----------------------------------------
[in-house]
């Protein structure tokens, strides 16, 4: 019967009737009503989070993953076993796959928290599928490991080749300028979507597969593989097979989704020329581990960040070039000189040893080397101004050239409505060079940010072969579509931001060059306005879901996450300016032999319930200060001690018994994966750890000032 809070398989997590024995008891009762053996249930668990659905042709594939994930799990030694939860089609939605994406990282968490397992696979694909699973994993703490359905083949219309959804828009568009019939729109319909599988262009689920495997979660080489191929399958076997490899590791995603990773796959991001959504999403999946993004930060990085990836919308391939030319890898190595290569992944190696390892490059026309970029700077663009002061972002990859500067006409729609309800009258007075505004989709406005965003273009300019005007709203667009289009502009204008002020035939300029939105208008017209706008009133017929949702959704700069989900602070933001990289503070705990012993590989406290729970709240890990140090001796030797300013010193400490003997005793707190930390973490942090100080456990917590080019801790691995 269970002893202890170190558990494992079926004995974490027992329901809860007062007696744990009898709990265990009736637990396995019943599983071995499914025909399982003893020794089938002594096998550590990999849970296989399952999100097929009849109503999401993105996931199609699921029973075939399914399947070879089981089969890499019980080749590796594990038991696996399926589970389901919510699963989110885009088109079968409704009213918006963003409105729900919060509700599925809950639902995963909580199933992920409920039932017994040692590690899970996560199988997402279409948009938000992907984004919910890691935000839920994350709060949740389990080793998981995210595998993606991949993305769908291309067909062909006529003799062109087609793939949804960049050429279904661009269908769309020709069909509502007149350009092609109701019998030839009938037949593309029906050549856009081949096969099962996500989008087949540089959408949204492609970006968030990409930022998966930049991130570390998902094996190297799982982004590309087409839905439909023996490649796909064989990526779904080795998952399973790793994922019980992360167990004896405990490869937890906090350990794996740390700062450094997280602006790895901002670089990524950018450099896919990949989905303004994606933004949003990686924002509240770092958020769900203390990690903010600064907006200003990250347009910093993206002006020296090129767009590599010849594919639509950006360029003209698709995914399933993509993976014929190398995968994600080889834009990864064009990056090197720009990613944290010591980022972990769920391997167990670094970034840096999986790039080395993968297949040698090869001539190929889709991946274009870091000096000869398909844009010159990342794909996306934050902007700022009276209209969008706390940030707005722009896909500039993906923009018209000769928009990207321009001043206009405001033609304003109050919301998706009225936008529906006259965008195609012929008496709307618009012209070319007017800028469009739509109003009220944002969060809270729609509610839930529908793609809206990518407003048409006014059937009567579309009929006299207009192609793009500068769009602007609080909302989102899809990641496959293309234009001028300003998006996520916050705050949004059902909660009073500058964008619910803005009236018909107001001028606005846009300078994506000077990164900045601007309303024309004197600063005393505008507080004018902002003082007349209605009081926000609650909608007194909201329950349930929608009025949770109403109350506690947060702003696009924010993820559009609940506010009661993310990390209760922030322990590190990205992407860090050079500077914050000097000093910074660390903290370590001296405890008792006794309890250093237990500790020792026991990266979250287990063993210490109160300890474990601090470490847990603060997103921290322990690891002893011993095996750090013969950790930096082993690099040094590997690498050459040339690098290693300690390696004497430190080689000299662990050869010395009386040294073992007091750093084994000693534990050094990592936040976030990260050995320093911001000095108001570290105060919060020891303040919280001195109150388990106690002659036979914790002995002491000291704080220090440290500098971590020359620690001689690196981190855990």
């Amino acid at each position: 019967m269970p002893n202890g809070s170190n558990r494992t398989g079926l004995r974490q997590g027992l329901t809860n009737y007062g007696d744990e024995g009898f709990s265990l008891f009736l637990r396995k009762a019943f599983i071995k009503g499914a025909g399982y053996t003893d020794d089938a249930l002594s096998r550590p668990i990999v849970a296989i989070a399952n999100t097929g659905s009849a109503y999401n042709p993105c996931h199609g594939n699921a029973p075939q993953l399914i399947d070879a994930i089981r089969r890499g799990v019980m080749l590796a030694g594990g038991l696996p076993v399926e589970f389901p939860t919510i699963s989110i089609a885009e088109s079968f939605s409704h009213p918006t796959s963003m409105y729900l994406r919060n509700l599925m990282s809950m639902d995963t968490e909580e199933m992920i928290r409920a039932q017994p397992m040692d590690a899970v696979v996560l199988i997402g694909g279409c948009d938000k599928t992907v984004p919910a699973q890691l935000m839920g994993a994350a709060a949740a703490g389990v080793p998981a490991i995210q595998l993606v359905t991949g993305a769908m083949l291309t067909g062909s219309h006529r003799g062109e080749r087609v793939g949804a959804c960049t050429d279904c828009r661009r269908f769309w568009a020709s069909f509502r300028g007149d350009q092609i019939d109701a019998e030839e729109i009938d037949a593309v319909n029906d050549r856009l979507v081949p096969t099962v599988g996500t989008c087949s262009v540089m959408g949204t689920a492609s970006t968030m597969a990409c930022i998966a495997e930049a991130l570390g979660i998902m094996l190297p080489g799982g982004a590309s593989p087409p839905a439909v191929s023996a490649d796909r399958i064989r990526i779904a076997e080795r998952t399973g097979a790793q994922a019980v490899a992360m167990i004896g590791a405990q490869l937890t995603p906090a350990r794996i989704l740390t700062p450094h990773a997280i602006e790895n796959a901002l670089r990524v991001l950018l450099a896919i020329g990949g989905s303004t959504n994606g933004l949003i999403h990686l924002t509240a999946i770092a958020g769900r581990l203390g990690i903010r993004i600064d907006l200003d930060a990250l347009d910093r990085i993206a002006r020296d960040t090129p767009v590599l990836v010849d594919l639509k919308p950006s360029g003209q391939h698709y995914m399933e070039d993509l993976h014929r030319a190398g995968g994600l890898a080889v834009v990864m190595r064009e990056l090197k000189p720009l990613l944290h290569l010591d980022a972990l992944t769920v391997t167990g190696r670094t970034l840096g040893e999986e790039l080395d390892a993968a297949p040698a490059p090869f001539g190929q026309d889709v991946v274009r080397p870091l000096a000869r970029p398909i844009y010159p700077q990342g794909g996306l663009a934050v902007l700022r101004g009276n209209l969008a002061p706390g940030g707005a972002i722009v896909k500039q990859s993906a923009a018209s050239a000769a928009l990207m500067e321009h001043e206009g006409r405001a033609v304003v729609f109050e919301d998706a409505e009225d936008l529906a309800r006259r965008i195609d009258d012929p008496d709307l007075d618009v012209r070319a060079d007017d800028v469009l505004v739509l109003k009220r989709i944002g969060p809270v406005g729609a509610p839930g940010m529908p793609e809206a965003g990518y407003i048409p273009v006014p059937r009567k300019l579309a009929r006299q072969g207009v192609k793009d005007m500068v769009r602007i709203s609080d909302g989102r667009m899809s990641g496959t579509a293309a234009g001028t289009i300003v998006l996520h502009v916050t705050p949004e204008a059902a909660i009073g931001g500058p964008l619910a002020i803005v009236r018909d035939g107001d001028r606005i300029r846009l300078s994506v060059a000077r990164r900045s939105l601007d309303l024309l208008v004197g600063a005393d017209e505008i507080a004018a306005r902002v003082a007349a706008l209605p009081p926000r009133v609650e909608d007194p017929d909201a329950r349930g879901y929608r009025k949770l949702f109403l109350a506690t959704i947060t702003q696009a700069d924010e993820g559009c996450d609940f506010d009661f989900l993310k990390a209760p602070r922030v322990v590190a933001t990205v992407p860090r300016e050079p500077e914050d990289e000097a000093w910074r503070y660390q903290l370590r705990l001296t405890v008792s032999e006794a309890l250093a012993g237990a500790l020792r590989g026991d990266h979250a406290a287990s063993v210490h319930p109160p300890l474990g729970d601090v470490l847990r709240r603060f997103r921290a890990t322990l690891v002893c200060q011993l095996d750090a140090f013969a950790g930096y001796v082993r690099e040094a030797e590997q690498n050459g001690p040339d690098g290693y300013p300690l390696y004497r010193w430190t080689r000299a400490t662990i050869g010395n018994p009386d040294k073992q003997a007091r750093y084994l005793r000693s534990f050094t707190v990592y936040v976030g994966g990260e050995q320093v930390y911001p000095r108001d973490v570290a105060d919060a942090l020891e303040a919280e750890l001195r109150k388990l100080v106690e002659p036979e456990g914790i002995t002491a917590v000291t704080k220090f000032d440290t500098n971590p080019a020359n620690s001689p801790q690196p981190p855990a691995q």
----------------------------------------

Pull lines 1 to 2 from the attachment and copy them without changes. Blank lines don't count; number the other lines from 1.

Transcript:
[in-house]
């Protein structure tokens, strides 16, 4: 019967009737009503989070993953076993796959928290599928490991080749300028979507597969593989097979989704020329581990960040070039000189040893080397101004050239409505060079940010072969579509931001060059306005879901996450300016032999319930200060001690018994994966750890000032 809070398989997590024995008891009762053996249930668990659905042709594939994930799990030694939860089609939605994406990282968490397992696979694909699973994993703490359905083949219309959804828009568009019939729109319909599988262009689920495997979660080489191929399958076997490899590791995603990773796959991001959504999403999946993004930060990085990836919308391939030319890898190595290569992944190696390892490059026309970029700077663009002061972002990859500067006409729609309800009258007075505004989709406005965003273009300019005007709203667009289009502009204008002020035939300029939105208008017209706008009133017929949702959704700069989900602070933001990289503070705990012993590989406290729970709240890990140090001796030797300013010193400490003997005793707190930390973490942090100080456990917590080019801790691995 269970002893202890170190558990494992079926004995974490027992329901809860007062007696744990009898709990265990009736637990396995019943599983071995499914025909399982003893020794089938002594096998550590990999849970296989399952999100097929009849109503999401993105996931199609699921029973075939399914399947070879089981089969890499019980080749590796594990038991696996399926589970389901919510699963989110885009088109079968409704009213918006963003409105729900919060509700599925809950639902995963909580199933992920409920039932017994040692590690899970996560199988997402279409948009938000992907984004919910890691935000839920994350709060949740389990080793998981995210595998993606991949993305769908291309067909062909006529003799062109087609793939949804960049050429279904661009269908769309020709069909509502007149350009092609109701019998030839009938037949593309029906050549856009081949096969099962996500989008087949540089959408949204492609970006968030990409930022998966930049991130570390998902094996190297799982982004590309087409839905439909023996490649796909064989990526779904080795998952399973790793994922019980992360167990004896405990490869937890906090350990794996740390700062450094997280602006790895901002670089990524950018450099896919990949989905303004994606933004949003990686924002509240770092958020769900203390990690903010600064907006200003990250347009910093993206002006020296090129767009590599010849594919639509950006360029003209698709995914399933993509993976014929190398995968994600080889834009990864064009990056090197720009990613944290010591980022972990769920391997167990670094970034840096999986790039080395993968297949040698090869001539190929889709991946274009870091000096000869398909844009010159990342794909996306934050902007700022009276209209969008706390940030707005722009896909500039993906923009018209000769928009990207321009001043206009405001033609304003109050919301998706009225936008529906006259965008195609012929008496709307618009012209070319007017800028469009739509109003009220944002969060809270729609509610839930529908793609809206990518407003048409006014059937009567579309009929006299207009192609793009500068769009602007609080909302989102899809990641496959293309234009001028300003998006996520916050705050949004059902909660009073500058964008619910803005009236018909107001001028606005846009300078994506000077990164900045601007309303024309004197600063005393505008507080004018902002003082007349209605009081926000609650909608007194909201329950349930929608009025949770109403109350506690947060702003696009924010993820559009609940506010009661993310990390209760922030322990590190990205992407860090050079500077914050000097000093910074660390903290370590001296405890008792006794309890250093237990500790020792026991990266979250287990063993210490109160300890474990601090470490847990603060997103921290322990690891002893011993095996750090013969950790930096082993690099040094590997690498050459040339690098290693300690390696004497430190080689000299662990050869010395009386040294073992007091750093084994000693534990050094990592936040976030990260050995320093911001000095108001570290105060919060020891303040919280001195109150388990106690002659036979914790002995002491000291704080220090440290500098971590020359620690001689690196981190855990």